NATO "deeply concerned" by Russia's Georgia move

Moscow to protect citizens in Georgia's breakaway regions:
April, 2008

NATO said on Wednesday it was deeply concerned by Russia's announcement that it would establish legal links with neighboring Georgia's breakaway regions of Abkhazia and South Ossetia. "I am deeply concerned by the actions Russia has taken to establish legal links with the Georgian regions of Abkhazia and South Ossetia," NATO Secretary-General Jaap de Hoop Scheffer said, noting NATO allies had reiterated their support Georgia's territorial integrity at a summit this month. "The Russian steps undermine that sovereignty," he said in a statement. "I urge the Russian Federation to reverse these measures, and call on the Georgian authorities to continue to show restraint." Moscow announced the new links two weeks after NATO angered Russia by agreeing at a summit in Bucharest that Georgia would eventually join the alliance, though it did not set a timetable for membership.


Russia tightens ties with Georgian rebel areas

Russia announced on Wednesday it would establish legal links with neighbouring Georgia's breakaway regions of Abkhazia and South Ossetia, a move Georgia condemned as a breach of international law. The step was likely to create a new irritant in relations between Russia and Western states, which are closely allied to Georgia and suspect Russia of trying to punish the small Caucasus state for its bid to join NATO. In an instruction released by Russia's foreign ministry, President Vladimir Putin ordered his government to recognise some documents issued by the separatist authorities and cooperate with them on trade and other issues. "The main motivating factor for all our actions in this field is care for the interests of the people of Abkhazia and South Ossetia, including the Russian citizens living there," the foreign ministry said in a statement. "Our actions ... do not mean that Russia is making a choice in favour of confrontation with Georgia," it said. After Georgian President Mikhail Saakashvili chaired an emergency session of his security council, Foreign Minister David Bakradze said Russia's move amounted to a "legalisation of the de facto annexation process" being conducted by Russia. "That is against all the norms of international law and the Georgian side will do whatever it can do in order to bring diplomatic, political and legal response to this policy," Bakradze, who was speaking in English, told Reuters. Georgia has accused Moscow of creeping annexation of the rebel territories since they threw off Tbilisi's control in fighting in the 1990s. A spokeswoman for European Union foreign policy chief Javier Solana said he would discuss the Russian announcement with Saakashvili on Wednesday, at the Georgian leader's request. "This is something that causes concern," she said. In Washington, State Department spokesman Sean McCormack reiterated U.S. backing for Georgia, saying its commitment to the country's territorial integrity was "unshakeable."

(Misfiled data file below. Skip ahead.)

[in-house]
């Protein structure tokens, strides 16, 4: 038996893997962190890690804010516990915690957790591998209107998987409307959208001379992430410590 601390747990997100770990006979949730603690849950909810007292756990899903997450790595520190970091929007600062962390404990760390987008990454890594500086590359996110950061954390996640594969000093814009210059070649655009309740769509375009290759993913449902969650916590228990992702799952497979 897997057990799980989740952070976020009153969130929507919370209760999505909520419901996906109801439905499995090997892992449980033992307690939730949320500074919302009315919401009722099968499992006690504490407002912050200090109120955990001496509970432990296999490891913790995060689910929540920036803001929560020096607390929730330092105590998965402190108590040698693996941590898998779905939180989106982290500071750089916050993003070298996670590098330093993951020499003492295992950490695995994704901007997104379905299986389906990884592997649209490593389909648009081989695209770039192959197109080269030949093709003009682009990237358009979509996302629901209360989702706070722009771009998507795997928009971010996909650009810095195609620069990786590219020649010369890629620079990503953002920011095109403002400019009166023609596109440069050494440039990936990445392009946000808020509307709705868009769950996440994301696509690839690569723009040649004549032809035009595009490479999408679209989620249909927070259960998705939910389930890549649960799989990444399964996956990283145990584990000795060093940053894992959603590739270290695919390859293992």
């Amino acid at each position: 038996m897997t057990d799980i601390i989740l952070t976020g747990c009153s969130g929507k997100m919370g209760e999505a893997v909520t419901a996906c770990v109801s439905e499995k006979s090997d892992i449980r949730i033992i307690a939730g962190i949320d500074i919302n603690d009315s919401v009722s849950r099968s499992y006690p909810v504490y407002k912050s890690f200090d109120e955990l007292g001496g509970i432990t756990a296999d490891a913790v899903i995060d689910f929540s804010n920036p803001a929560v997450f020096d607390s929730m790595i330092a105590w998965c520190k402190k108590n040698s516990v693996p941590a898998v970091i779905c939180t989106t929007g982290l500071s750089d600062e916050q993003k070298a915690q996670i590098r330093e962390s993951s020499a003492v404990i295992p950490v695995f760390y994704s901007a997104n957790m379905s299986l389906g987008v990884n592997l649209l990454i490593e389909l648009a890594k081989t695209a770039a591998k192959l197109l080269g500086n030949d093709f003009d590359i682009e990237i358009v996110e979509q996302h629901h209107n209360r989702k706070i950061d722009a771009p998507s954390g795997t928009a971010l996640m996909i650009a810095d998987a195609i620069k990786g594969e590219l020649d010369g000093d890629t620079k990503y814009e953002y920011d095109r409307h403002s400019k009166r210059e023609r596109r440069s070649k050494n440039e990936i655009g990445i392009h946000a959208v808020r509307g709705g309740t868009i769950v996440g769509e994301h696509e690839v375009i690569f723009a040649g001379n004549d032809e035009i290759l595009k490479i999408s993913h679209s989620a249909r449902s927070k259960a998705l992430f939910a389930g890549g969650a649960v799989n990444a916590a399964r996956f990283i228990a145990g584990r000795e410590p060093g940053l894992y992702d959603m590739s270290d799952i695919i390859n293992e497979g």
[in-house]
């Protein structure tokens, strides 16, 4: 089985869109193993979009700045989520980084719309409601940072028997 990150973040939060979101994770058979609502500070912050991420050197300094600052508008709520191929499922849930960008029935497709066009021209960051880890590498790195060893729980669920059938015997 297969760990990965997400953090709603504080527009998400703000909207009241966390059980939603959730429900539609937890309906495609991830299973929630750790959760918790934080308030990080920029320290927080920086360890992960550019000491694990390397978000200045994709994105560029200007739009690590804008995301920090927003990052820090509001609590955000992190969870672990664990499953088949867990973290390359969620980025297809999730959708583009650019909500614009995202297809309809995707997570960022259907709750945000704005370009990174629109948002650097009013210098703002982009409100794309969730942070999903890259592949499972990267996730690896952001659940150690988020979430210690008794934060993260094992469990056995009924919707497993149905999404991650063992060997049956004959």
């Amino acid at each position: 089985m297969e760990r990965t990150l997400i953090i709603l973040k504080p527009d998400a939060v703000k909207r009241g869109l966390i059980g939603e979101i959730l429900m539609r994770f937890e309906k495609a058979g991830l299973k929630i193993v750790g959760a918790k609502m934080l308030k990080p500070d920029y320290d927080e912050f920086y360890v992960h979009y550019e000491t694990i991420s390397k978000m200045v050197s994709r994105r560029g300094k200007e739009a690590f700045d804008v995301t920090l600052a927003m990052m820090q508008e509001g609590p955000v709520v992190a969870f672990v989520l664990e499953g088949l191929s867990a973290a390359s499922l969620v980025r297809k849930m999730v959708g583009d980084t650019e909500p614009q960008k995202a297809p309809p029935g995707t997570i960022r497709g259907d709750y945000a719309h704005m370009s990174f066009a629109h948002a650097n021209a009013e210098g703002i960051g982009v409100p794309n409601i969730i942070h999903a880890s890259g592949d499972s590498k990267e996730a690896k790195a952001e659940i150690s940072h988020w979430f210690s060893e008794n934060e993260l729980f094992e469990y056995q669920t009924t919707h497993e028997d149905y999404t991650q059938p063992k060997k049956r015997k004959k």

Putin's order made no mention of recognising the two regions' claims for independence from Georgia. Diplomats say Moscow is unlikely to grant diplomatic recognition because it is wary of fomenting separatism inside its own borders. Putin did though instruct his government to recognise businesses and organisations registered under Abkhaz and South Ossetian law, and to look at providing consular services to residents in the two regions. Moscow already has close informal ties with Abkhazia and South Ossetia: it provides financial assistance and has issued most of the regions' residents with Russian passports. Moscow announced the new links two weeks after NATO angered Russia by agreeing at a summit in Bucharest that Georgia would be allowed to join the alliance, though it did not give a timetable for membership. The announcement by Moscow of closer ties could also stoke Western concern that Russia is using the breakaway regions to retaliate for the recognition of Kosovo independence, which the Kremlin fiercely opposed. Abkhazia's separatist foreign minister, Sergei Shamba, said Putin's order was a step towards independence for his region, a stretch of land on the Black Sea coast.